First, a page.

"Spain starts from a good market position, certainly one that was better than the UK when it started writing direct business," Mr Chidwick explains. "It has underwriting margins which are very nice. Combined ratios are in the mid 90s and if you are writing that sort of business and have good ancillary income alongside your underwriting profits you would be making a good return."
But how will the sector fare if the direct market in Spain continues its steady expansion. In an already fragmented market place where banks, brokers and direct underwriters are all after the end customer could margins begin to be squeezed significantly?
According to research by Moody's into Spanish Insurance in 2010, tough competition in the market will reduce profitability - largely due to the direct market.
The study highlighted Linea Directa as one of the few companies that reported a growth in GWP for 2009 but claimed that the overall growth of direct insurance is "unlikely to be spectacular in the near term".
Mr Leidana says that increased competition may affect the market, but that the insurers with the best products would be the ones that would ultimately prosper.
"The Spanish market has always been very competitive," he says. "The current cycle means that margins are likely to be reduced.
"However, customers do not value only prices but also other areas like: coverage, closeness, service, solvency, etc. So customer loyalty is not based on price only but also on other concrete issues, some of them different from what a direct company or any other technology-based distribution channel is able to offer."
While it may take some time for the direct market to gather momentum in Spain it is generally agreed that it is only a matter a time before it starts to dominate.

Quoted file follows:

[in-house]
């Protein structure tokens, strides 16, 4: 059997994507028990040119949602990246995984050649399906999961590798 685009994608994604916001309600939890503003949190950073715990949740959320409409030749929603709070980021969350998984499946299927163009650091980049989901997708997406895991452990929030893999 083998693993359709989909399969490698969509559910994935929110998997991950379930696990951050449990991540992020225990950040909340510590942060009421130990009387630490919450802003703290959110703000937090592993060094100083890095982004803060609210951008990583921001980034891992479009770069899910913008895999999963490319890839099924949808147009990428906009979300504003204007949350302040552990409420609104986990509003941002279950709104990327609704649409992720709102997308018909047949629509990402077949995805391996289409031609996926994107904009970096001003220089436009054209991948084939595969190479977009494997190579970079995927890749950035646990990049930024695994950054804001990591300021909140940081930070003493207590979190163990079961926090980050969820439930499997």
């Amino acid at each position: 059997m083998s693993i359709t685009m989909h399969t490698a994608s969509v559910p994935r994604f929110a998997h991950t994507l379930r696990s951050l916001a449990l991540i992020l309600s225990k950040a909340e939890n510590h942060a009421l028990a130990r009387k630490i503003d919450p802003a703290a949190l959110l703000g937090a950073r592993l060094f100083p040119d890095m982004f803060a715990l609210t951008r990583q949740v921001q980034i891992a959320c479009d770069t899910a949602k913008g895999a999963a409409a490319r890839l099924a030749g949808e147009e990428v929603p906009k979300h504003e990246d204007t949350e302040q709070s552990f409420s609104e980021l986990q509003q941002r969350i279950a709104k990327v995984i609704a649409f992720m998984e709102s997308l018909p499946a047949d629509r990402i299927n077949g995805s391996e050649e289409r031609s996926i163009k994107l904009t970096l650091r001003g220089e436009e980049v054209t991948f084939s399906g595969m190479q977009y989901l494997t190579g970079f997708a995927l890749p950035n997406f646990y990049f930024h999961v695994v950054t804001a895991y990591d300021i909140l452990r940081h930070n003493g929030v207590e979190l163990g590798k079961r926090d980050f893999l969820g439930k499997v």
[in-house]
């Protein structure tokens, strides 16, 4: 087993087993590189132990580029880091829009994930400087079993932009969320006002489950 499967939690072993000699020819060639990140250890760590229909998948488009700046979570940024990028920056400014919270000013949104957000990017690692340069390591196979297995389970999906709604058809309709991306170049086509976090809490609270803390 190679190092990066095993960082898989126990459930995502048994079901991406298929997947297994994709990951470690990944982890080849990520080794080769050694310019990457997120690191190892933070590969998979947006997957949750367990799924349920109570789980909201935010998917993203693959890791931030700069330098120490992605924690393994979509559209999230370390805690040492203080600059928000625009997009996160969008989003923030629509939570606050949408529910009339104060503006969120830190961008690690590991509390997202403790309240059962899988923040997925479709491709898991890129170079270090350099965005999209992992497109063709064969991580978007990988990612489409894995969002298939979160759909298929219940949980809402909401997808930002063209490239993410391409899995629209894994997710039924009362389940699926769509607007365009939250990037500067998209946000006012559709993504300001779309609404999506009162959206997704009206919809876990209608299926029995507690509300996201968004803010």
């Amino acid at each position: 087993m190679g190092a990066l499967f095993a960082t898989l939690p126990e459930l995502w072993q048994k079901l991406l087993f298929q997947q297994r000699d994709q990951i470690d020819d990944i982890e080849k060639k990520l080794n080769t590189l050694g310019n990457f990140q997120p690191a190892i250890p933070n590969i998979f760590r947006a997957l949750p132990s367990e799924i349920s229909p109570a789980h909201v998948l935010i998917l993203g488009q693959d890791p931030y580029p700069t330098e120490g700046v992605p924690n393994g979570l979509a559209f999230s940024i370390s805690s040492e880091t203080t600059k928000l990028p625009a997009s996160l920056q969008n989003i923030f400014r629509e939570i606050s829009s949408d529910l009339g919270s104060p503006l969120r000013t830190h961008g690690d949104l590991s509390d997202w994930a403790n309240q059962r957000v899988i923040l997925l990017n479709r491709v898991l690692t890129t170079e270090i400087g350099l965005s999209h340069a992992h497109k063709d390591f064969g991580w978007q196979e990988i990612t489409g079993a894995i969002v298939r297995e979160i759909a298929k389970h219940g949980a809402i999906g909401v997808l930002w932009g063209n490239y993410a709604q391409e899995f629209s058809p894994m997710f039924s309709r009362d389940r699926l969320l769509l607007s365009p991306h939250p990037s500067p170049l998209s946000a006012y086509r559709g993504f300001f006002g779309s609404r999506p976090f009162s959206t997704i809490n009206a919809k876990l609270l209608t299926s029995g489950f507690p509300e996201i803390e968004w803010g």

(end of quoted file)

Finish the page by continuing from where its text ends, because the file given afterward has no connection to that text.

"I wonder why direct companies are not growing more," Mr Gangoiti concluded: "But publicity is starting to get strong and the service provided has been great. It really is just a question of time."
The top players in the direct market in Spain traditionally come from abroad but some of the companies - Linea Directa, owned by Bankinter and Genesis - are managed entirely locally.
Major Direct Players - Their GWP and Overall Market Share
Linea Directa - Euros 644m (5.13%)
Direct Seguros - Euros 210m (1.67%)
Genesis - Euros 201m ( 1.60%)
Fenix Directo - Euros 56m (0.45%)
Balumba - Euros 21m ( 0.12%)
Click Seguros - Euros 2m (0.01%)
Zurich Connect - New entrant, no data available yet
Total Euros 1133m and 9.00%
Source: Admiral 2008
Alfonso Smith, owner of Atlas Business management says: "There are lots of regional companies in Spain but the big players are the internationals and they are all promoting direct business.
"Within EU regulation, a company can operate in any country where it is registered, but can also compete from outside of that country under European law. You don't need, as a British company, to go into Spain. You can do it straight from England via the internet and work on a UK infrastructure."
Carlos Larrea, senior manager for EMB in Spain and Portugal adds: "I don't think it would be that difficult for companies both from Spain or overseas to enter the market and make money. If you have a good plan, know the competition and know the distribution you can enter the market and prosper."
Market share for direct players
% of market share 2008
Agents and Brokers 66.1%
Call Centre 4.1%
Other (mainly own offices) 14.6%
% of market share 2008
Agents and Brokers 72.9%
Call Centre 3.67%
Other (mainly own offices) 8.5%
Source: EMB 2008